Skunk cabbage is a native northeastern wildflower, and a conspicuous plant at this time of year here in the Catskills. It is especially common in wooded bottomland which is seasonally flooded. Its bright green clusters of leaves are developed and obvious at a time when most other plants have barely gotten started, and the trees have not yet leafed out. The leaves are the source of the plant’s name, cabbage-like in appearance and foul-smelling when bruised. Skunk cabbage has super-strong roots that pull the core of the plant down into the muck. This keeps the plant from getting washed away during floods, and it keeps the plant from getting uprooted when black bears and other herbivores munch on their leaves. They are an attractive source of food for animals that don’t have much else going on in terms of salad during early spring.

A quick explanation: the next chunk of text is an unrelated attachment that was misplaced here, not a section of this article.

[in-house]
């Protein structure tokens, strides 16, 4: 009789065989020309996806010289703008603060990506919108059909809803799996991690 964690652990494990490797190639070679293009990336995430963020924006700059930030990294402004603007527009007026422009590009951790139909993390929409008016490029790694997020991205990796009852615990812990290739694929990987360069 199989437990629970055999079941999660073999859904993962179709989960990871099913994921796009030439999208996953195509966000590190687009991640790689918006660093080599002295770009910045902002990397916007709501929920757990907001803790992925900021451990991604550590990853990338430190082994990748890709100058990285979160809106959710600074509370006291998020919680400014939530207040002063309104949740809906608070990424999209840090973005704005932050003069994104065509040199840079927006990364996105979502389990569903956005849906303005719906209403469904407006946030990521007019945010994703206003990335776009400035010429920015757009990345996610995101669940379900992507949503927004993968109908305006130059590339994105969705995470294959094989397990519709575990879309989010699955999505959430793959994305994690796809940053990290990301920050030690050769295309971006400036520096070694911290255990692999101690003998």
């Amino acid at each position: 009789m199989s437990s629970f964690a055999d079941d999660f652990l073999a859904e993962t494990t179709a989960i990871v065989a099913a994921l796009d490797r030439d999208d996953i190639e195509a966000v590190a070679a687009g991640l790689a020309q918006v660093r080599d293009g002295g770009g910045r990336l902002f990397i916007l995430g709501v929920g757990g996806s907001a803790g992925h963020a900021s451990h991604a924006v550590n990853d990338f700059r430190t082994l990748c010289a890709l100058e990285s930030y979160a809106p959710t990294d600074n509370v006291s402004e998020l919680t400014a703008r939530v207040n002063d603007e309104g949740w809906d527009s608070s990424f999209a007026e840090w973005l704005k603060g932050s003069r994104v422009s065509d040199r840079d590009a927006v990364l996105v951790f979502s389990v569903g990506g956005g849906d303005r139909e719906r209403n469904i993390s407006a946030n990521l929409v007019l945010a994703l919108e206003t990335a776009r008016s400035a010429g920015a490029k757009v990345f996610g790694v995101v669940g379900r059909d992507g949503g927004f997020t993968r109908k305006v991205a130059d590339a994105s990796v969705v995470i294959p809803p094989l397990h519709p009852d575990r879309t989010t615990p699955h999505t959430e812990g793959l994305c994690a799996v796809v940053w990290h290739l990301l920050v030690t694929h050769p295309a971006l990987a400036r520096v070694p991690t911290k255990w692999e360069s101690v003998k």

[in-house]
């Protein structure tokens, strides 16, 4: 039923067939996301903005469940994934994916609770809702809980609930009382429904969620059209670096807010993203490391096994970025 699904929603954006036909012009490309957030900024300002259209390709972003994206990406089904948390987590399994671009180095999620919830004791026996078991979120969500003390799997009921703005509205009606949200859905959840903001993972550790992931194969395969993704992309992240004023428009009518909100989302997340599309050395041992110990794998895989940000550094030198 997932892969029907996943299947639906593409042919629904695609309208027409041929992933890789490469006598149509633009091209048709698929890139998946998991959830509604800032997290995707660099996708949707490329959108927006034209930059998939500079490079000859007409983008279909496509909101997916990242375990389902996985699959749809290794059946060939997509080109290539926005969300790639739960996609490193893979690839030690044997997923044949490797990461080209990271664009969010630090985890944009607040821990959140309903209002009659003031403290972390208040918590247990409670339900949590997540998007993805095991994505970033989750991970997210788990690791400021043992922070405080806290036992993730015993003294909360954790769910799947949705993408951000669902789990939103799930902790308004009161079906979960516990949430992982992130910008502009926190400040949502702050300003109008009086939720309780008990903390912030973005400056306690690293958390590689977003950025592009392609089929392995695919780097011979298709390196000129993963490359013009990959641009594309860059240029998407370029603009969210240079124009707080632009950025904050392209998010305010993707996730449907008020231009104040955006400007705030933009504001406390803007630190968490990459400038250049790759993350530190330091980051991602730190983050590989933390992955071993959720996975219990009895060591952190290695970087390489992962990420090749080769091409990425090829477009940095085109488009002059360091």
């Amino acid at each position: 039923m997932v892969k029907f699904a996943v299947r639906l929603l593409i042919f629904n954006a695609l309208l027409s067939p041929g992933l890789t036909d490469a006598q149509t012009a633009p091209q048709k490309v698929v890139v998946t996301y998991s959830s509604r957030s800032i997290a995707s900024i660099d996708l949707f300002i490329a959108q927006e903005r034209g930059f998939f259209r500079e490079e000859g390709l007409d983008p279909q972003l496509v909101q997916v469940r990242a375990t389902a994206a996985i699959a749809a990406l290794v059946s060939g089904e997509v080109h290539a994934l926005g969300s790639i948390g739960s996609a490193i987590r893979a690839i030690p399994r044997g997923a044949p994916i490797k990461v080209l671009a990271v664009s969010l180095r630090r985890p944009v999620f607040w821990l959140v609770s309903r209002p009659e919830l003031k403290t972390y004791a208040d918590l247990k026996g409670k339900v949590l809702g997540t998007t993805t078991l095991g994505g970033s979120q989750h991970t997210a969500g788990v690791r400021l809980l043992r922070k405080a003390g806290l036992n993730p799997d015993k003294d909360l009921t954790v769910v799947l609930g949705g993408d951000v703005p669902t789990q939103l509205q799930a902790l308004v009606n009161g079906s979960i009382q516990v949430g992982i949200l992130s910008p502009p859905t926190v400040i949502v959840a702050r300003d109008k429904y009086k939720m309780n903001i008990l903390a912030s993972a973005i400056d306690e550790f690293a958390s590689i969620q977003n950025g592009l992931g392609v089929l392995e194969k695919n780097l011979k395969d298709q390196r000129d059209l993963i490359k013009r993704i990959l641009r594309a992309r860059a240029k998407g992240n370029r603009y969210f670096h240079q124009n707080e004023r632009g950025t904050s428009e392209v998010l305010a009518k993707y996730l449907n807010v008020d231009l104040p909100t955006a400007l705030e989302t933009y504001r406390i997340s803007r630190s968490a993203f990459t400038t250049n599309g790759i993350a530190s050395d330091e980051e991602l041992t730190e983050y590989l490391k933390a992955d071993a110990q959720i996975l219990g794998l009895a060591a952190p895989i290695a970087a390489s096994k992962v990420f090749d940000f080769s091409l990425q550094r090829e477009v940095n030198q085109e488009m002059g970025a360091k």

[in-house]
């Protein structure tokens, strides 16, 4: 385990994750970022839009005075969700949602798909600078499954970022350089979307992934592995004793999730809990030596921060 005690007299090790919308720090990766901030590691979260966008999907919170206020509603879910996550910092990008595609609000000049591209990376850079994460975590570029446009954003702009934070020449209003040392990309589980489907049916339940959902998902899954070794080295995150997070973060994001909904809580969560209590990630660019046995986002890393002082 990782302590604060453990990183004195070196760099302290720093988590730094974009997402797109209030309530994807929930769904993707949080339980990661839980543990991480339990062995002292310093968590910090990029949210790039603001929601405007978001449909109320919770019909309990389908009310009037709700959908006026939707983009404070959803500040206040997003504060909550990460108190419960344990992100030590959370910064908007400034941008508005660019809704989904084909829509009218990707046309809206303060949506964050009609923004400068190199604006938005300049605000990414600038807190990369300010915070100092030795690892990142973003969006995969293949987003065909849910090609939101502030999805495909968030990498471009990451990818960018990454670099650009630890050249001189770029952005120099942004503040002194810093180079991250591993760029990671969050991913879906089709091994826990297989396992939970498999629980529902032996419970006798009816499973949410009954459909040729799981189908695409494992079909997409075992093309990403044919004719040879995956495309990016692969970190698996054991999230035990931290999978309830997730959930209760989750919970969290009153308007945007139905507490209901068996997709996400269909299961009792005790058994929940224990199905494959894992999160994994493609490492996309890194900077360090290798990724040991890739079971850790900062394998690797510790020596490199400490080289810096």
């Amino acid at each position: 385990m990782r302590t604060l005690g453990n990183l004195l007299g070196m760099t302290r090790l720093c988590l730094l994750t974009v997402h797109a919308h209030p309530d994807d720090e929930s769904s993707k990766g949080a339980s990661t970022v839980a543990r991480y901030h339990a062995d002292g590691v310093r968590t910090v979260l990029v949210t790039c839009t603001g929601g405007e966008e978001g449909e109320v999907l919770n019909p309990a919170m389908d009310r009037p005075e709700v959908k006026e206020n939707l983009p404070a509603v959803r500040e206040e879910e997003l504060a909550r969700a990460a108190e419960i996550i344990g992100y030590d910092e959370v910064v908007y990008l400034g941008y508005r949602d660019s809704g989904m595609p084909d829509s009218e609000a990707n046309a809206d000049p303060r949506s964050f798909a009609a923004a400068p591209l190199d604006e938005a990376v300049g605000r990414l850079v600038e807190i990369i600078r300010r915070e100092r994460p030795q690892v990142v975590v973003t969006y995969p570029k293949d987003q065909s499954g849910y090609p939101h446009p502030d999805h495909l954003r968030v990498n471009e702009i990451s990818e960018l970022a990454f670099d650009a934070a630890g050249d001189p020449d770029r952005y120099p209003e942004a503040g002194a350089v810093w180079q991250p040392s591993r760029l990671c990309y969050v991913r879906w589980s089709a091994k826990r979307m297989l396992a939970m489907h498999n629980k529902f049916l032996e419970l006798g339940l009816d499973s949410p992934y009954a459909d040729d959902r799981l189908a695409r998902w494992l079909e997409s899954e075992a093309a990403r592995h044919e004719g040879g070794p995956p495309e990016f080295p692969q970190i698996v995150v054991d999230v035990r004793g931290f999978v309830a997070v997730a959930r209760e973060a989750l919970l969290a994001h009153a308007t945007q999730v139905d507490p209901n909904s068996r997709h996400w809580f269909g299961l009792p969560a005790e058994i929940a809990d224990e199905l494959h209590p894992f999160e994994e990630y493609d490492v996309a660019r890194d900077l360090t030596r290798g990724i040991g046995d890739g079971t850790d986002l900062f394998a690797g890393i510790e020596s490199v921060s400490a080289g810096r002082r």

Most people don’t really know the flower of the skunk cabbage, but that is probably the most interesting part of this native plant. The flower emerges just before the leaves, often while the snow is still melting, so most people never see it. It doesn’t look like a typical Catskills wildflower at all. Skunk cabbage is a member of a plant family, the Aroid family, whose members are mostly tropical. Other Aroids include the popular houseplant Philodendron, and the garden calla lily. All Aroids share a common flower structure. The flower consists of a single modified leaf (called a spathe), cupping a solid stick or ball of densely packed florets (called a spadix), as shown by this tropical Anthurium or flamingo flower (another Aroid). The next photo shows the spathe of the Skunk cabbage flower, and for the last photo, I cut away the spathe to expose the Skunk Cabbage spadix. Side-by-side comparison shows that, although both flowers are overtly different in appearance, they share the same ground plan.